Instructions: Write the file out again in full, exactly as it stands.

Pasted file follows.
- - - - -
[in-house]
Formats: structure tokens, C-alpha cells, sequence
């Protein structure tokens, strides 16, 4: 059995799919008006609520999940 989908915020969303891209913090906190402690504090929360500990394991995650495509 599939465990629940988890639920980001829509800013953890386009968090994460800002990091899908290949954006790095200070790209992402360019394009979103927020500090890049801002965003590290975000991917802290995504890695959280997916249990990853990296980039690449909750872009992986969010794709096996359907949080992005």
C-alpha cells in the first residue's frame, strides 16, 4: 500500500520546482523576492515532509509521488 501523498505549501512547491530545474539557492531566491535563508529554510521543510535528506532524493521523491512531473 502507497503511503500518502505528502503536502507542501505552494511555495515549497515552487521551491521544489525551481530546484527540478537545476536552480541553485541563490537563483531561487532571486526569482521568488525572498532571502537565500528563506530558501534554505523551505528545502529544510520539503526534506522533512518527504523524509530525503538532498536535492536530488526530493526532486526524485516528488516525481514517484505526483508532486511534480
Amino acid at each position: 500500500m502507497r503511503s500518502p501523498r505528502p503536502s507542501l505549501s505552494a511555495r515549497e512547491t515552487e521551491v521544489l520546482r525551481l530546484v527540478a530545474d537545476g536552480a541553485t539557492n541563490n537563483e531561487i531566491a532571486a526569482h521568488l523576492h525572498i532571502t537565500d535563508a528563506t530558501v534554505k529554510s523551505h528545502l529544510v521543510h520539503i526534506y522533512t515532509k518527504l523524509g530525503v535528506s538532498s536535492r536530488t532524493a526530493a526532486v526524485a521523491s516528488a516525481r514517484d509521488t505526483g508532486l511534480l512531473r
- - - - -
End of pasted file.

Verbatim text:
[in-house]
Formats: structure tokens, C-alpha cells, sequence
């Protein structure tokens, strides 16, 4: 059995799919008006609520999940 989908915020969303891209913090906190402690504090929360500990394991995650495509 599939465990629940988890639920980001829509800013953890386009968090994460800002990091899908290949954006790095200070790209992402360019394009979103927020500090890049801002965003590290975000991917802290995504890695959280997916249990990853990296980039690449909750872009992986969010794709096996359907949080992005």
C-alpha cells in the first residue's frame, strides 16, 4: 500500500520546482523576492515532509509521488 501523498505549501512547491530545474539557492531566491535563508529554510521543510535528506532524493521523491512531473 502507497503511503500518502505528502503536502507542501505552494511555495515549497515552487521551491521544489525551481530546484527540478537545476536552480541553485541563490537563483531561487532571486526569482521568488525572498532571502537565500528563506530558501534554505523551505528545502529544510520539503526534506522533512518527504523524509530525503538532498536535492536530488526530493526532486526524485516528488516525481514517484505526483508532486511534480
Amino acid at each position: 500500500m502507497r503511503s500518502p501523498r505528502p503536502s507542501l505549501s505552494a511555495r515549497e512547491t515552487e521551491v521544489l520546482r525551481l530546484v527540478a530545474d537545476g536552480a541553485t539557492n541563490n537563483e531561487i531566491a532571486a526569482h521568488l523576492h525572498i532571502t537565500d535563508a528563506t530558501v534554505k529554510s523551505h528545502l529544510v521543510h520539503i526534506y522533512t515532509k518527504l523524509g530525503v535528506s538532498s536535492r536530488t532524493a526530493a526532486v526524485a521523491s516528488a516525481r514517484d509521488t505526483g508532486l511534480l512531473r